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Jury To Decide The Fate Of Ex-Officer Who Killed 911 Caller


Today in Minneapolis, a jury starts its first full day of deliberation in the trial of former police officer Mohamed Noor who shot and killed a woman who had called 911 for help. This trial lasted nearly a month with testimony from more than 50 witnesses. Riham Feshir from Minnesota Public Radio reports.

RIHAM FESHIR, BYLINE: It was around 11:30 in the evening on a hot summer day in July of 2017. Forty-year-old Justine Ruszczyk, who moved here from Australia, called 911 to report what she thought might be a sexual assault in the alley behind her house. Police officers Mohamed Noor and Matthew Harrity responded. Noor rode in the passenger seat. They pulled into the alley with lights off, searching, but not finding anything suspicious.

But when they reached the end of the alley, they heard a noise. Harrity, who was driving, testified he heard a thump on the squad car, and it startled him. He was the prosecution's key witness, putting the two officers in the same situation at the same time. One officer fired. The other did not. Marsh Halberg is a criminal defense lawyer, not involved in the case, who's been watching the trial.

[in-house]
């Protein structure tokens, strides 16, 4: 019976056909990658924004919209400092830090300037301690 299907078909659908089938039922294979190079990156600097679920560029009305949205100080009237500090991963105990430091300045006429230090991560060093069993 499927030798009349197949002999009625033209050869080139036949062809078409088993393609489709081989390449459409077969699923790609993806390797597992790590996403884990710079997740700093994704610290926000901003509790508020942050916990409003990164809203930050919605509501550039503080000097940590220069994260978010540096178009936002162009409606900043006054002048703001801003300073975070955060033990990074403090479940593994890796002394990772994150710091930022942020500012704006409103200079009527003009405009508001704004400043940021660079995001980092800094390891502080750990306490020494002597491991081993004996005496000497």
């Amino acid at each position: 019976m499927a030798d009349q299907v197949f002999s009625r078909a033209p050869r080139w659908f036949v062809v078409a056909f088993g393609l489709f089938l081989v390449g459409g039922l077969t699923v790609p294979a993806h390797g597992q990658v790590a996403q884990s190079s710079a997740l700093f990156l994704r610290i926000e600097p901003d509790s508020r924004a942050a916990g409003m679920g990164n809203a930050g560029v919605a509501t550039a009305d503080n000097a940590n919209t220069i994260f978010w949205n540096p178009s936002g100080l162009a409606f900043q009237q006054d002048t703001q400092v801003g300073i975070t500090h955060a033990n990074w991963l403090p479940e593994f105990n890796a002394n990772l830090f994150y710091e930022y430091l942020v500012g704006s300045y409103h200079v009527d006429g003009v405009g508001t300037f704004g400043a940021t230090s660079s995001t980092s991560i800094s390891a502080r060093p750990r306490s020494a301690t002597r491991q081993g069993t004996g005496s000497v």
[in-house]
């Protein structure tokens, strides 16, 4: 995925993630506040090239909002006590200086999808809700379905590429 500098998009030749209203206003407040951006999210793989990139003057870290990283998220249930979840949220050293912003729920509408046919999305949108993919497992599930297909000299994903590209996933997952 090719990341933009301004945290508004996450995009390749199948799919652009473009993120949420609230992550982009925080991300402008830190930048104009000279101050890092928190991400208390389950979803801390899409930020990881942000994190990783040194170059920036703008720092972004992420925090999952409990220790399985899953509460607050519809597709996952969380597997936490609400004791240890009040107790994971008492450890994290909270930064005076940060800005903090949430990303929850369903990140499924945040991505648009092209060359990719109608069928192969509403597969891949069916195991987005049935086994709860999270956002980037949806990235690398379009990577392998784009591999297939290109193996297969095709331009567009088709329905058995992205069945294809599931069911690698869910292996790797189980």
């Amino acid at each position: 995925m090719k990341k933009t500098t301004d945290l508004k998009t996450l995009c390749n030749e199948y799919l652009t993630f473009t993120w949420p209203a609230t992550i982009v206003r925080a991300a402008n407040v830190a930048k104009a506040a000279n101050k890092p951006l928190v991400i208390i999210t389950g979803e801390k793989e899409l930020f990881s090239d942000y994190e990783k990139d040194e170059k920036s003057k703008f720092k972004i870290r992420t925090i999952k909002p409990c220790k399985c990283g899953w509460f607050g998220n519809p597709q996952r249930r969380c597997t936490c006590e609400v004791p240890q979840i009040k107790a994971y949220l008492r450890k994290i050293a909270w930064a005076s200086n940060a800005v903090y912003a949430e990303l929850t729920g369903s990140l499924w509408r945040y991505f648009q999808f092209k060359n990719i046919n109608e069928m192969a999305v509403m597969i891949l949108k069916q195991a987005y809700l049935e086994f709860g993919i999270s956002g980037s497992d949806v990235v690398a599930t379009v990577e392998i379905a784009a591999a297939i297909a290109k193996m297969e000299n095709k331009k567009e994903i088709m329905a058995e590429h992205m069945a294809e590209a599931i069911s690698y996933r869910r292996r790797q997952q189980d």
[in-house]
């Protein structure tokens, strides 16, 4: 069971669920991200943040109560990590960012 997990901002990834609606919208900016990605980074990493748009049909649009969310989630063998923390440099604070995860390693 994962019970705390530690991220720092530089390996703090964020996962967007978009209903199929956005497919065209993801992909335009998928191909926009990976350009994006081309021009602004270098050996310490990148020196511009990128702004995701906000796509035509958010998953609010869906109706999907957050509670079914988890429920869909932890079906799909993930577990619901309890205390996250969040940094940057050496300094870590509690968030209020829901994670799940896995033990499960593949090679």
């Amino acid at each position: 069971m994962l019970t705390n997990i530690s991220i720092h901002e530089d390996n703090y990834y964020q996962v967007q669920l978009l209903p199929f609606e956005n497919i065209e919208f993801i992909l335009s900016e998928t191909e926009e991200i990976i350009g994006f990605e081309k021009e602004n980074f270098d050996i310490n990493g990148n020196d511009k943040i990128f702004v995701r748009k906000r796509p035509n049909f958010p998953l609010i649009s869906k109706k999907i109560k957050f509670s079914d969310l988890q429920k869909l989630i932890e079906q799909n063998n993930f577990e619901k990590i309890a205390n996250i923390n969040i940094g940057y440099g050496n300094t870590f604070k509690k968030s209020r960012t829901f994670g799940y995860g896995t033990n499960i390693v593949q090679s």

MARSH HALBERG: When he was posed with the question of, why didn't you shoot her, and his point was, I didn't see a weapon at the point, I didn't perceive the threat at that level, at that time.

FESHIR: When Noor took the stand in his own defense, he told the jury that he was only trying to protect his partner. Noor testified that he could identify Ruszczyk as a threat, raising an arm standing outside of the driver's side window. He said he saw his partner struggle to unholster his gun, and he saw a look of terror in his eyes. Noor said he put one arm on his partner and extended his right arm out to fire at Ruszczyk through the open driver's side window. Defense attorneys labeled Noor a hero, saying he was just trying to save his partner's life.

Some activists argue that in charging Noor, who's Somali, prosecutors are scapegoating him. Activist and civil rights lawyer Nekima Levy Armstrong says this case makes her question the prosecution's intent.


NEKIMA LEVY ARMSTRONG: People have been killed in Minneapolis since Justine was killed, and we have not seen any charges filed against those police officers. Those officers were not made a public spectacle as what we saw in the case of Mohammed Noor.

FESHIR: But the prosecution says the case merits murder charges. Ruszczyk was only a 911 caller reaching out to police because she was just trying to help. For NPR News, I'm Riham Feshir in Minneapolis. Transcript provided by NPR, Copyright NPR.

Riham Feshir